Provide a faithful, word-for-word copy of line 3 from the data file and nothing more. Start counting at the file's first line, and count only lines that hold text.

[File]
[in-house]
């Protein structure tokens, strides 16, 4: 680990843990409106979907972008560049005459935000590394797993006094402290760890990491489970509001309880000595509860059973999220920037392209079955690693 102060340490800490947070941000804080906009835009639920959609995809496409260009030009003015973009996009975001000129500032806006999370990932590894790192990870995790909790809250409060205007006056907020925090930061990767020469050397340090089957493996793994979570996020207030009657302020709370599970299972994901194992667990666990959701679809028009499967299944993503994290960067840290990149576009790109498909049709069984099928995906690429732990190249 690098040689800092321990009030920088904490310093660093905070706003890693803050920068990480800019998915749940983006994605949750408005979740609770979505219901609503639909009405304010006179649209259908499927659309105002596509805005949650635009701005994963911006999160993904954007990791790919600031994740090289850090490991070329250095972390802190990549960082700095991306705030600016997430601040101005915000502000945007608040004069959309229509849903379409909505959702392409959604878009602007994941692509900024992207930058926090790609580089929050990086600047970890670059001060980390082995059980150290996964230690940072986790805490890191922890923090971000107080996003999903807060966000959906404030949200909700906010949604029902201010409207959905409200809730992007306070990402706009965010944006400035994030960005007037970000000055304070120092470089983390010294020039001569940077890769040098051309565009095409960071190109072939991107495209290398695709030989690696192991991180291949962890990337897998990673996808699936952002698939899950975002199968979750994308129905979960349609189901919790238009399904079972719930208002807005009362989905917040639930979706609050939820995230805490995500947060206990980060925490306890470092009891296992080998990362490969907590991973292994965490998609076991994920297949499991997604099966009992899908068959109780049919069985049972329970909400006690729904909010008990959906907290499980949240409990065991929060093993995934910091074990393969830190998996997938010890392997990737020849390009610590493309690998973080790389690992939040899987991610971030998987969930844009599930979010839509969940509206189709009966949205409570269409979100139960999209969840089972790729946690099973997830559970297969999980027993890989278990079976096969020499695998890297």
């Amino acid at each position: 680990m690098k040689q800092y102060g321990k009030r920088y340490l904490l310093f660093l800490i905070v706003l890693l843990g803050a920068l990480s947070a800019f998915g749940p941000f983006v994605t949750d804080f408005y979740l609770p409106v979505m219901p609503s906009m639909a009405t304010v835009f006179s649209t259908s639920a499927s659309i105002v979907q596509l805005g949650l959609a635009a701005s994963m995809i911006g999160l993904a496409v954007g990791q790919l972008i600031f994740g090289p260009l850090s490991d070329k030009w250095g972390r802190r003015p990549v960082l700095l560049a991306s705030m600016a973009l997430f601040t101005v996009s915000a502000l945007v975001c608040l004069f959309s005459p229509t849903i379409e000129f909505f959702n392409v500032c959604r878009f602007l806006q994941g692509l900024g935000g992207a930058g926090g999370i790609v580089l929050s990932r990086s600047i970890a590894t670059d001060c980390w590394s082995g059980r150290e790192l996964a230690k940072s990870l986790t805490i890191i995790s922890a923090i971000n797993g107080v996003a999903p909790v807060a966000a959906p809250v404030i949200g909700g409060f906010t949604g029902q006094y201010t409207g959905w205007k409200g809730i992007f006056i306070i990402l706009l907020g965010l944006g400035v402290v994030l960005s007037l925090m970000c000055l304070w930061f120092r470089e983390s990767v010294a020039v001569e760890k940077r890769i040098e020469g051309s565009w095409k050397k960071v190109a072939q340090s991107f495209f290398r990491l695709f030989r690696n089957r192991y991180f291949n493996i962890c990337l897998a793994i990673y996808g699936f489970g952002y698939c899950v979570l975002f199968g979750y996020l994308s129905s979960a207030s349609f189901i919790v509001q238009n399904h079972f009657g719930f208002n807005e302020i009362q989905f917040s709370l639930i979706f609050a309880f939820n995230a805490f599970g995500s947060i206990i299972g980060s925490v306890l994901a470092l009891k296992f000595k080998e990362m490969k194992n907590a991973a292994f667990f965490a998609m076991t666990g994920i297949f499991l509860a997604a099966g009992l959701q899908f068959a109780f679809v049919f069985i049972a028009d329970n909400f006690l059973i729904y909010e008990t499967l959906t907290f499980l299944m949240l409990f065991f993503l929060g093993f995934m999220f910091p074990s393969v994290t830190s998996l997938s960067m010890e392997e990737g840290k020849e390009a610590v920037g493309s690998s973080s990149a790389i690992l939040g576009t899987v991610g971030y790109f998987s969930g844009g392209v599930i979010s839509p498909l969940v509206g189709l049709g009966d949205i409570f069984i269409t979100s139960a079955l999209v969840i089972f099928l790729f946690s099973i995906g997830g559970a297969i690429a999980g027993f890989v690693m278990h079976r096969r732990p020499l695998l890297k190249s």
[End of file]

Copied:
């Amino acid at each position: 680990m690098k040689q800092y102060g321990k009030r920088y340490l904490l310093f660093l800490i905070v706003l890693l843990g803050a920068l990480s947070a800019f998915g749940p941000f983006v994605t949750d804080f408005y979740l609770p409106v979505m219901p609503s906009m639909a009405t304010v835009f006179s649209t259908s639920a499927s659309i105002v979907q596509l805005g949650l959609a635009a701005s994963m995809i911006g999160l993904a496409v954007g990791q790919l972008i600031f994740g090289p260009l850090s490991d070329k030009w250095g972390r802190r003015p990549v960082l700095l560049a991306s705030m600016a973009l997430f601040t101005v996009s915000a502000l945007v975001c608040l004069f959309s005459p229509t849903i379409e000129f909505f959702n392409v500032c959604r878009f602007l806006q994941g692509l900024g935000g992207a930058g926090g999370i790609v580089l929050s990932r990086s600047i970890a590894t670059d001060c980390w590394s082995g059980r150290e790192l996964a230690k940072s990870l986790t805490i890191i995790s922890a923090i971000n797993g107080v996003a999903p909790v807060a966000a959906p809250v404030i949200g909700g409060f906010t949604g029902q006094y201010t409207g959905w205007k409200g809730i992007f006056i306070i990402l706009l907020g965010l944006g400035v402290v994030l960005s007037l925090m970000c000055l304070w930061f120092r470089e983390s990767v010294a020039v001569e760890k940077r890769i040098e020469g051309s565009w095409k050397k960071v190109a072939q340090s991107f495209f290398r990491l695709f030989r690696n089957r192991y991180f291949n493996i962890c990337l897998a793994i990673y996808g699936f489970g952002y698939c899950v979570l975002f199968g979750y996020l994308s129905s979960a207030s349609f189901i919790v509001q238009n399904h079972f009657g719930f208002n807005e302020i009362q989905f917040s709370l639930i979706f609050a309880f939820n995230a805490f599970g995500s947060i206990i299972g980060s925490v306890l994901a470092l009891k296992f000595k080998e990362m490969k194992n907590a991973a292994f667990f965490a998609m076991t666990g994920i297949f499991l509860a997604a099966g009992l959701q899908f068959a109780f679809v049919f069985i049972a028009d329970n909400f006690l059973i729904y909010e008990t499967l959906t907290f499980l299944m949240l409990f065991f993503l929060g093993f995934m999220f910091p074990s393969v994290t830190s998996l997938s960067m010890e392997e990737g840290k020849e390009a610590v920037g493309s690998s973080s990149a790389i690992l939040g576009t899987v991610g971030y790109f998987s969930g844009g392209v599930i979010s839509p498909l969940v509206g189709l049709g009966d949205i409570f069984i269409t979100s139960a079955l999209v969840i089972f099928l790729f946690s099973i995906g997830g559970a297969i690429a999980g027993f890989v690693m278990h079976r096969r732990p020499l695998l890297k190249s």